HS: By emphasizing the social value component to the investment, that return and risk involve more than dollar returns and volatility.

NW: How does behavioral finance affect the notion of risk with regard to impact investment? In other words, how is risk viewed when making impact investments as opposed to traditional investments?

HS: In the behavioral framework, risk is only partly about volatility. It’s also about the probability of missing goals, whether financial or social. And goal setting gives meaning to what impact investment is all about.

  • Professor Meir Statman, Glenn Klimek Professor of Finance at Santa Clara University, believes those arguing that behavioral finance will help impact investors locate mispriced assets are misguided:

NW: Do impact investment principles help portfolio managers find mispriced assets or deals that traditional investors might not find?

Meir Statman: I don’t see it that way. I think that there is quite frankly too much wishful thinking and hypocrisy, if I may say, that goes on in the impact investing community. It is really kind of parallel to the notion that you have to manage charities as businesses and you have to find the internal rate of return, which is both baloney, as well as uncaring and unfeeling.

When you help the environment and lose money in the process, well you get a warm glow. I think there is a tendency to underplay the tradeoff that goes between money and warm glow. I think that is too bad. I have been talking about the notion of the alpha-seekers. I think too many of the money-managers have in fact corrupted the socially responsible investing community by promising that not only will they do good, but they will have high returns. Eventually they will get low returns and it will be the money managers that will get the high returns through fees.

Impact investors should not expect to get high returns and shouldn’t expect that there are some profit-seekers that there are who are so stupid that they don’t see it. The profit seekers of Goldman Sachs, and so on, are pretty sharp. If there’s something that could make them money, they don’t care if it’s socially responsible—that would be nice—but they couldn’t care less. The idea that there are some investments out there that are really profitable and that only the social impact people can see them is being unrealistic.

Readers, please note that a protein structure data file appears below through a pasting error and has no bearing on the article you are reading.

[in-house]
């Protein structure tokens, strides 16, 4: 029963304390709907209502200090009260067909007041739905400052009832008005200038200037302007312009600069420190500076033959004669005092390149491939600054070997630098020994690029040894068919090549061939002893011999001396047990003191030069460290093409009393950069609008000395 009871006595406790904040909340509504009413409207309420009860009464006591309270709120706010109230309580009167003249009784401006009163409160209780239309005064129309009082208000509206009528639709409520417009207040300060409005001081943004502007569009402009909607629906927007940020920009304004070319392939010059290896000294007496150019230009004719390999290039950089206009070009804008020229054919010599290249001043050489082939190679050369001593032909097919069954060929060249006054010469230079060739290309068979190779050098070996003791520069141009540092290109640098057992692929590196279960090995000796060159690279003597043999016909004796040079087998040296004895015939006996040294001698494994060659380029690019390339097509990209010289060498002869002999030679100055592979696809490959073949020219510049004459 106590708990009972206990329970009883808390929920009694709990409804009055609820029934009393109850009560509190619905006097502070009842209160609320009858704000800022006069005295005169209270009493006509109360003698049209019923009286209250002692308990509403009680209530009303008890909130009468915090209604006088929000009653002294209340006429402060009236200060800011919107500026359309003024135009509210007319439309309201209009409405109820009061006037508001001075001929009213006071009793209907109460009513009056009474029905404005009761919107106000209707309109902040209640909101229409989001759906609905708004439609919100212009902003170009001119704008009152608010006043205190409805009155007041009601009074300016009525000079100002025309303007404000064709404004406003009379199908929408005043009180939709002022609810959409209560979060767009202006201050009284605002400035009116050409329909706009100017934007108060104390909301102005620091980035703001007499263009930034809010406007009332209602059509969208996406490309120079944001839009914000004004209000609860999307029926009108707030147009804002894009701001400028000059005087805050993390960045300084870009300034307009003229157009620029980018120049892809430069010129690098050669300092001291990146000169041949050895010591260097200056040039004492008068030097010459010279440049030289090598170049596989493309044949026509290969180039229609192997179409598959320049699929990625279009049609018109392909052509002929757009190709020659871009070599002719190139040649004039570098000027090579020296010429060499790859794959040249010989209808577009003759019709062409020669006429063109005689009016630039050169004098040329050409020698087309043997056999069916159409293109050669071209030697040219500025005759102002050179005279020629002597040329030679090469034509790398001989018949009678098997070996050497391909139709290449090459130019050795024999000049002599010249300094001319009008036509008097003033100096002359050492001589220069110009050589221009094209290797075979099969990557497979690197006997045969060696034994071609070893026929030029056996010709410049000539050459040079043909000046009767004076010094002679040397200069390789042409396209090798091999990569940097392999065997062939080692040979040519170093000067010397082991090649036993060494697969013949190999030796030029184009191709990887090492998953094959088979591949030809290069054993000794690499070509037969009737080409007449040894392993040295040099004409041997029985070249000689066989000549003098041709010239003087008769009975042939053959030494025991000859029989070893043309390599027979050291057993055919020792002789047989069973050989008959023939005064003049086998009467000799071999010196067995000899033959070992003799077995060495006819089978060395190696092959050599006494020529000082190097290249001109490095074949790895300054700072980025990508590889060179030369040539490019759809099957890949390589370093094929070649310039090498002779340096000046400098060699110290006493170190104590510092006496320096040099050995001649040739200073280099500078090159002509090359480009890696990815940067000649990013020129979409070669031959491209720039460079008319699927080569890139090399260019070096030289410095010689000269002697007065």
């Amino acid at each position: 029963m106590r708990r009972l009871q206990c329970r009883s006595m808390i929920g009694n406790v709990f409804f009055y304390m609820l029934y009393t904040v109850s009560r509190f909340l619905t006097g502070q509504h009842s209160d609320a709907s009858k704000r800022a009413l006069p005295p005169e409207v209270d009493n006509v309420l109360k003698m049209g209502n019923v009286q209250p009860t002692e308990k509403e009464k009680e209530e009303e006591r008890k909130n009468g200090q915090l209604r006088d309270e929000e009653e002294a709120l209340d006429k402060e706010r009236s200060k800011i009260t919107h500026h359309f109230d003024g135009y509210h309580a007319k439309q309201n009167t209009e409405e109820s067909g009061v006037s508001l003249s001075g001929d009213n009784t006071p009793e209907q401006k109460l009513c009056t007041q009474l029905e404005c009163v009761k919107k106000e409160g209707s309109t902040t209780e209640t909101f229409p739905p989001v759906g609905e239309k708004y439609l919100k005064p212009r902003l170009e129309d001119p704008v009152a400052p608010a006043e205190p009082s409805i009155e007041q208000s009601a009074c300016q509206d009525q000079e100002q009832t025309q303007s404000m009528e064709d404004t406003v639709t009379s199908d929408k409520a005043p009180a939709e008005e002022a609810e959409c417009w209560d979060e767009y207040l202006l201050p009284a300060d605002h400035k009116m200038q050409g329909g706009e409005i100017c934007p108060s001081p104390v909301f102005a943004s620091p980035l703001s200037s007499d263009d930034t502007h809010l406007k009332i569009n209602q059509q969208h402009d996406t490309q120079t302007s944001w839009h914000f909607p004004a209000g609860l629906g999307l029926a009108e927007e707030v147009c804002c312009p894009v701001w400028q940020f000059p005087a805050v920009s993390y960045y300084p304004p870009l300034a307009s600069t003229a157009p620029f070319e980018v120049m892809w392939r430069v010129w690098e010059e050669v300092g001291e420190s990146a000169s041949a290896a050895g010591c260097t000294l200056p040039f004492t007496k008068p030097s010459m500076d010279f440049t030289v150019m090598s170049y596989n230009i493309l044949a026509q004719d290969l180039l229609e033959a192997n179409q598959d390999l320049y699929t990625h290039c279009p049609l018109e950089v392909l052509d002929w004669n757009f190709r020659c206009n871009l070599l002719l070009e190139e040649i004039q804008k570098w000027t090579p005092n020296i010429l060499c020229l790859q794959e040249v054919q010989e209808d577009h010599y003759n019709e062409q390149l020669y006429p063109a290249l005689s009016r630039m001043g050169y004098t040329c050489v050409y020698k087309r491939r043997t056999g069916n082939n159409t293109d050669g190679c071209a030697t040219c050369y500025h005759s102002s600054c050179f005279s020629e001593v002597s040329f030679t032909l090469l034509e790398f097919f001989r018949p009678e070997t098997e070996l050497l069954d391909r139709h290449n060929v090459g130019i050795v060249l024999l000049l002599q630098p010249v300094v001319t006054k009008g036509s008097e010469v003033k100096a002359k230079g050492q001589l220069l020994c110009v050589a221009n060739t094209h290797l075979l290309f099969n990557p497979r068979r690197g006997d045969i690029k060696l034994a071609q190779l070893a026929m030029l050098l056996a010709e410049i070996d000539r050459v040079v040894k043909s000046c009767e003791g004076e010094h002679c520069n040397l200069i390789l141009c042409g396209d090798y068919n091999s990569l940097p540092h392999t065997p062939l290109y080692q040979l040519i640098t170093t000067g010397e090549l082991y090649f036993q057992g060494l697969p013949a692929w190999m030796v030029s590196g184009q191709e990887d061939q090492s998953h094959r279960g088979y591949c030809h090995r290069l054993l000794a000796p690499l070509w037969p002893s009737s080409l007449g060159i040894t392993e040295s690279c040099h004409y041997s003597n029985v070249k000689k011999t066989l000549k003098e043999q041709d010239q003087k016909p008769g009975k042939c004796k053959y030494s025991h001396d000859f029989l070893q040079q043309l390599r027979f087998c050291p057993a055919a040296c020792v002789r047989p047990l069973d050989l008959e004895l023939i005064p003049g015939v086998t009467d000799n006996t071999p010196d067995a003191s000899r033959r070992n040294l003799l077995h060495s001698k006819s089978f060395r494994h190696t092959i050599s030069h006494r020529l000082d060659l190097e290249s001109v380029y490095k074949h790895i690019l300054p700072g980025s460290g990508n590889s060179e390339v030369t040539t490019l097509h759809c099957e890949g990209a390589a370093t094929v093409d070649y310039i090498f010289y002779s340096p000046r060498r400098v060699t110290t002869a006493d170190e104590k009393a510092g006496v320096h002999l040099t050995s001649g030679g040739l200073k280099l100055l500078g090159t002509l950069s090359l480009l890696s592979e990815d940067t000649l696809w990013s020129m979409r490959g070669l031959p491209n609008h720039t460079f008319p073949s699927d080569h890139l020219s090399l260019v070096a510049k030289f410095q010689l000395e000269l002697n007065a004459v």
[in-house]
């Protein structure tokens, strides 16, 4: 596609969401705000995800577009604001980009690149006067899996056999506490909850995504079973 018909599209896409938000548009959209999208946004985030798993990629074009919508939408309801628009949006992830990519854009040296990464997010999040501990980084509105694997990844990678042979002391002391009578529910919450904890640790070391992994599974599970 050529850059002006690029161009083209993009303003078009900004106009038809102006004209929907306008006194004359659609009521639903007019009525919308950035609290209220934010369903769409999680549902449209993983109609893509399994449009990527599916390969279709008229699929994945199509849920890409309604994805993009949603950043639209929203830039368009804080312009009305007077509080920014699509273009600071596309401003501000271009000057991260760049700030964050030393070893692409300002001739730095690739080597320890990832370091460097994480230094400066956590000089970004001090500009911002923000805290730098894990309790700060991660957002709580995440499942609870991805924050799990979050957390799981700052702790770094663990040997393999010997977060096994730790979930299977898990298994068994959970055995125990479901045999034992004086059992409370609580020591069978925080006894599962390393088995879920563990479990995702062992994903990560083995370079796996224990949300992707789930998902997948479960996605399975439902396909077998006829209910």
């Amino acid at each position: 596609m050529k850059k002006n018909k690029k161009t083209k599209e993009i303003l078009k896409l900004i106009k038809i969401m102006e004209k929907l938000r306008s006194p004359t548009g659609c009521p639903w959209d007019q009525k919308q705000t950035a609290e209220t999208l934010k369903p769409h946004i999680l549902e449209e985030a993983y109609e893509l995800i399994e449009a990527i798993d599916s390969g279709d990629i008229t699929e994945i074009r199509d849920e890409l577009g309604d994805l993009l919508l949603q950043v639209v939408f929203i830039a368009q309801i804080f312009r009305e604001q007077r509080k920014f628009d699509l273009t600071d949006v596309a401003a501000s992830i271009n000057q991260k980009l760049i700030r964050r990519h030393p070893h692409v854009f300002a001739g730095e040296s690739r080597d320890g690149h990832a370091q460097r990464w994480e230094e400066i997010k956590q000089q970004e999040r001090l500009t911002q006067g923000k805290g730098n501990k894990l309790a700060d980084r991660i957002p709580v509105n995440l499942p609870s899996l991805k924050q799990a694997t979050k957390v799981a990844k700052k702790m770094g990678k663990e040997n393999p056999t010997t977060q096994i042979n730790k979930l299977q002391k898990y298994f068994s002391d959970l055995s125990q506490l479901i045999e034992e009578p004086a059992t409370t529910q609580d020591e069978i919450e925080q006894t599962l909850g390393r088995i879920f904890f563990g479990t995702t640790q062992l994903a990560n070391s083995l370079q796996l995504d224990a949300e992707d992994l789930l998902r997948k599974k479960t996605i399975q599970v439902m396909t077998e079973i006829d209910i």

NW: We’re talking a lot about the alpha-seekers diluting impact investing. What do you think about the idea that they are necessary to attract retail investors and capital?

MS: That is really what is wrong. I think of the impact investing as something that used to be a pretty small church. It actually started from a religious movement. Now when I say that the industry has been captured by the alpha-seekers, it’s actually expanded the church by weakening it. Like, ‘Oh, you can just come on Yom Kippur or Easter. No big deal, you don’t have to keep kosher, you don’t have to give up anything during lent. Just come as you are.’ I think that this really is more a burden than a benefit. I think it is better to come to people honestly and say this is a case where you are going to get lower returns, but you are going to do good for others and you will be happy with it. If I give money that gives interest free loans to the poor, I’m going to get zero return and probably negative returns if they do not pay back. This is not the way for me to make top dollar.

NW: Do you know any impact investing funds that use behavioral finance ideas in models?

MS: No. I’ve seen some funds that tried to do that. I don’t even want to mention names. I just don’t think much of them. You expand it to the retail investor, but you expand it in ways that are not befitting of anyone who—I don’t know what you call it—just plain honest.

  • Professor Terrance Odean, Rudd Family Foundation Professor of Finance at Berkeley’s Haas School of Business, does not believe behavioral finance principles will aid impact investors:

“I have not previously thought about the implications of behavioral finance for impact investing. No significant implications occur to me. Obviously risk and reward are more complicated for an impact investor since she perceives the potential positive impact of her investments as a reward and also perceives that the companies she invests in may help mitigate risks borne by society. Thus both risk and reward have monetary and social welfare dimensions.

 “While impact investing will differ from traditional investing in strategy, I don’t see the behavioral side as first order. Secondary considerations might be that people focus on particularly salient or available impact investing opportunities which are not necessarily those with the most potential to effect positive change.

“I doubt that impact investing will significantly reduce overconfidence or crowd following. The crowd will change as might the beliefs about which one is overconfident. While I understand the desire to buy stocks in companies that are doing good, small purchases of stock in secondary markets will not dramatically affect most companies’ cost of capital. Some small impact investors may be overconfident about the impact of their investments.”

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Rich and Poor United photo from CreativeCommons